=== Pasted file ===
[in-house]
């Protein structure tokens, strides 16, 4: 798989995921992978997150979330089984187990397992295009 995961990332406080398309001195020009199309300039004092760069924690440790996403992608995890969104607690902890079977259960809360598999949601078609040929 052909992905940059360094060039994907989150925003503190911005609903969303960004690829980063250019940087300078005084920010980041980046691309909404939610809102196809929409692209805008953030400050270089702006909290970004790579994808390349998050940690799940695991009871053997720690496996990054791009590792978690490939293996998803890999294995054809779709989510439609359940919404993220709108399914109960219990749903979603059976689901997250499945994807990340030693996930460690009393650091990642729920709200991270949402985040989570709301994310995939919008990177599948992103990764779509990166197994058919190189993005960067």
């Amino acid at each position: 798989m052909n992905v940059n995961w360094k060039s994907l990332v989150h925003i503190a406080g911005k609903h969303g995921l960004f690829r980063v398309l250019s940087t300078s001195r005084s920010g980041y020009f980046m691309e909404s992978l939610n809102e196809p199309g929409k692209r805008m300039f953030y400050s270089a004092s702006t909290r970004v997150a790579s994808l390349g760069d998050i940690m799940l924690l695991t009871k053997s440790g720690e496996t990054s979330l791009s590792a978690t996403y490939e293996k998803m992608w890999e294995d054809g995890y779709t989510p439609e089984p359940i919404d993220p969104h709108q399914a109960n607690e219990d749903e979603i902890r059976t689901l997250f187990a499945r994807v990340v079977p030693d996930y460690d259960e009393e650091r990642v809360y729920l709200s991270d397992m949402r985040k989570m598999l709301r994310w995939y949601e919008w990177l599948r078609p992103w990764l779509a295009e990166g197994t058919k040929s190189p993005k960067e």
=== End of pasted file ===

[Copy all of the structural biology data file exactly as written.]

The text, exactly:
[in-house]
């Protein structure tokens, strides 16, 4: 798989995921992978997150979330089984187990397992295009 995961990332406080398309001195020009199309300039004092760069924690440790996403992608995890969104607690902890079977259960809360598999949601078609040929 052909992905940059360094060039994907989150925003503190911005609903969303960004690829980063250019940087300078005084920010980041980046691309909404939610809102196809929409692209805008953030400050270089702006909290970004790579994808390349998050940690799940695991009871053997720690496996990054791009590792978690490939293996998803890999294995054809779709989510439609359940919404993220709108399914109960219990749903979603059976689901997250499945994807990340030693996930460690009393650091990642729920709200991270949402985040989570709301994310995939919008990177599948992103990764779509990166197994058919190189993005960067």
């Amino acid at each position: 798989m052909n992905v940059n995961w360094k060039s994907l990332v989150h925003i503190a406080g911005k609903h969303g995921l960004f690829r980063v398309l250019s940087t300078s001195r005084s920010g980041y020009f980046m691309e909404s992978l939610n809102e196809p199309g929409k692209r805008m300039f953030y400050s270089a004092s702006t909290r970004v997150a790579s994808l390349g760069d998050i940690m799940l924690l695991t009871k053997s440790g720690e496996t990054s979330l791009s590792a978690t996403y490939e293996k998803m992608w890999e294995d054809g995890y779709t989510p439609e089984p359940i919404d993220p969104h709108q399914a109960n607690e219990d749903e979603i902890r059976t689901l997250f187990a499945r994807v990340v079977p030693d996930y460690d259960e009393e650091r990642v809360y729920l709200s991270d397992m949402r985040k989570m598999l709301r994310w995939y949601e919008w990177l599948r078609p992103w990764l779509a295009e990166g197994t058919k040929s190189p993005k960067e």